Controversy follows Djokovic everywhere -- but he keeps winning

Novak Djokovic is into the fourth round at Roland Garros, eyeing a shot at the men's Grand Slam record. Julian Finney/Getty Images

On Monday after his first-round win, Novak Djokovic was asked about a study done earlier in May evaluating which players receive proportionally the most negative messages on social media.

The study came back with Djokovic as the leading candidate on the men's side.

"Does that surprise you?" Djokovic said at the news conference. "I'd be surprised if it were any way different. As Kobe Bryant used to say, 'Haters are a good problem to have. Nobody hates the good ones. They hate the great ones.'"

On Sunday, Djokovic faces Juan Pablo Varillas in the fourth round as he tries to cement his spot in men's tennis immortality. Djokovic has 22 Grand Slams -- a record only matched by Rafael Nadal in the men's game. He will go down as an all-time great, but has been a polarizing figure in tennis.

Last year started with deportation from Australia, then he was later unable to play at the US Open at the end of the year because of his unvaccinated status. He might have wanted 2023 to be a year where the focus was purely on his incredible on-court record. But here at Roland Garros the narrative has been dominated by what he wrote on a camera at the end of his opening-round win over Aleksandar Kovacevic: "Kosovo is the heart of Serbia! Stop the violence." The comments received criticism from the Kosovo Tennis Federation, while the French minister of sport Amelie Oudea-Castera called them "not appropriate."

After two days of political blowback and criticism of his Kosovo comments, Djokovic was asked Wednesday after his second-round victory over Marton Fucsovics whether he regretted the sentiments. He responded: "I'm aware that a lot of people would disagree, but it is what it is. It's something that I stand for. So that's all."

In Paris, there has also been a fascination with some of his takes on technology. During the victory over Fucsovics, television cameras showed him changing shirts, with a small, cent-sized device attached to his chest. When asked about it afterward, Djokovic didn't elaborate. "You know, my team delivers an incredibly efficient nanotechnology to help me deliver my best on the court, so that's the biggest secret of my career. If it wasn't for that, I probably wouldn't be sitting here."

Italian company Taopatch Sport claimed to have produced it. The explanation on its website said it was a piece of nanotechnology with "two layers of nanocrystals that convert heat from your body into light." When asked about this again after his third-round win, Djokovic reiterated the same ambiguous message: "I'm trying to be the Iron Man of tennis."

Through it all, he has been moving through the draw at Roland Garros, with all three victories following a similar pattern. The first set featured him railing against something -- whether it was the clay or himself -- and looking increasingly frustrated with his box of supporters, but eventually coming out on top. In the second set, there was a shift. His shots were landing and the match began turning in his favor. Before too long, he was doing his salute to all four sides of Court Philippe-Chatrier, talking about the next stage of his charge to possible Grand Slam No. 23.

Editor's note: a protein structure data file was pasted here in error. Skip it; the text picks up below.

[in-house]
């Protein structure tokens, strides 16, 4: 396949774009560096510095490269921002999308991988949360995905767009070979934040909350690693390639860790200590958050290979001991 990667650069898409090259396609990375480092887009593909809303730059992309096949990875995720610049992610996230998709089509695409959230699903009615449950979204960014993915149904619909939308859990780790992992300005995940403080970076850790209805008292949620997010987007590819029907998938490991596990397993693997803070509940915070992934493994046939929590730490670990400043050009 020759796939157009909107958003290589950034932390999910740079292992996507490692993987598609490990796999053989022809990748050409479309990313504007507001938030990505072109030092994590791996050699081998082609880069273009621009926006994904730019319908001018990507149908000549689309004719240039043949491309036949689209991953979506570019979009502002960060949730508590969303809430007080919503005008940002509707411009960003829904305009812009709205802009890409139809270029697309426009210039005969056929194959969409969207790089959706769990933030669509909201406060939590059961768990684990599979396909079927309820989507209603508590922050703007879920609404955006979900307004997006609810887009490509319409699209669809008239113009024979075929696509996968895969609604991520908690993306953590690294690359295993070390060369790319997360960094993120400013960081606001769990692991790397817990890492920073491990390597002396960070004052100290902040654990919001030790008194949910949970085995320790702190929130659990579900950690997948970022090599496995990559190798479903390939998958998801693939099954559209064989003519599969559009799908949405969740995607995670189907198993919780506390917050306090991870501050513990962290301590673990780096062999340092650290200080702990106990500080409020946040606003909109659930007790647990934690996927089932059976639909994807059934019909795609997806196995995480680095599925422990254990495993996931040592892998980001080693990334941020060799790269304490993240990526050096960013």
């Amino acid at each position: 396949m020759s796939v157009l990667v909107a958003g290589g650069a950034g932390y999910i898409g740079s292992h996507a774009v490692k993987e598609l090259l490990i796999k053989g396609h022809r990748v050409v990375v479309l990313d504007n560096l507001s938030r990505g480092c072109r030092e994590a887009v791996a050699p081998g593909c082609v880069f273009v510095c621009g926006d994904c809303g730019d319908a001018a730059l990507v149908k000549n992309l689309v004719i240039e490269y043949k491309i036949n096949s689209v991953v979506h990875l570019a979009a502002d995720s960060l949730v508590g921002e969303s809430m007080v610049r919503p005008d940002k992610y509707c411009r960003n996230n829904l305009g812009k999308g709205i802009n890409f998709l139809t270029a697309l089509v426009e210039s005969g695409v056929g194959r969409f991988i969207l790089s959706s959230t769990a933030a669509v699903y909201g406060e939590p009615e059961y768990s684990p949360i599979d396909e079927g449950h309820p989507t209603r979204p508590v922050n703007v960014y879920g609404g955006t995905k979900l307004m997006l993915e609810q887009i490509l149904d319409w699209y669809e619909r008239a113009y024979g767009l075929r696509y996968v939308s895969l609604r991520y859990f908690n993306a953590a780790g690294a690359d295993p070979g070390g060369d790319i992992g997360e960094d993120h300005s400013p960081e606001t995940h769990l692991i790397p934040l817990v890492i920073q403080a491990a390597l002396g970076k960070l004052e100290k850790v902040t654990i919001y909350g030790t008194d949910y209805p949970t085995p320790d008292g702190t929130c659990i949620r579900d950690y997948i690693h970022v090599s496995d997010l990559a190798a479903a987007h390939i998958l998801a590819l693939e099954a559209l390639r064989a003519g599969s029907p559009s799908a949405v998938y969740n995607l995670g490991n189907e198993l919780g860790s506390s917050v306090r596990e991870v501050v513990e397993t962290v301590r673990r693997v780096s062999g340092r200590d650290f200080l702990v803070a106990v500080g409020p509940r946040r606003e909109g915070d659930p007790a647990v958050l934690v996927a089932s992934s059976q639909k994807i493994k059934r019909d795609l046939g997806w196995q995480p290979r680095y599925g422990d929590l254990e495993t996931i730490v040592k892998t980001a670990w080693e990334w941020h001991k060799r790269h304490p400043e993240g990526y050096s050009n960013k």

"It's no secret that one of the main reasons I play today and compete in professional tennis is to try to break more records and make more history in tennis," Djokovic said before the start of Roland Garros. "That's extremely motivating and inspiring for me."

Watching Djokovic is to see an athlete locked in. On grass, his favorite surface, matches show efficient ruthlessness. But on clay, in front of French Open fans who are firmly favorites of Nadal, there are moments where emotions break through his mask of inscrutability.

Take his third-round triumph over Alejandro Davidovich Fokina. At the end of the second set after the victory in a tiebreak, Djokovic let out an explosion of emotion. He later put it down to the relief of establishing himself a platform to close in straight sets. "It was cat and mouse every single point, trying to outsmart your opponent," he said afterward.

After that flurry of fist pumps and guttural roaring, he spent the break between sets getting treatment on his thigh, but also attempting to stir up a crowd which had been siding with the underdog.

By and large, he ignores whatever is thrown his way from the stands, describing his relationship with crowds as "up and down," but occasionally he snaps. "You know, they are people, they're groups or whatever, that love to boo every single thing you do," Djokovic said after beating Davidovich Fokina. "That's something that I find disrespectful and I frankly don't understand that. But it's their right. They paid the ticket. They can do whatever they want.

"At times, you know, I will stay quiet. Not at times. Actually, 99 percent of the time I will stay quiet. Sometimes I will oppose that, because I feel when somebody is disrespectful, you know, he or she deserves to have an answer to that. That's what it is all about."

It's been another week in the Djokovic whirlwind, but he keeps recording wins. Whatever controversy is around him, he's learned to channel that into fuel. "You know, drama-free Grand Slam? I don't think it can happen for me," he said after that second-round conquest. "You know, I guess that drives me as well."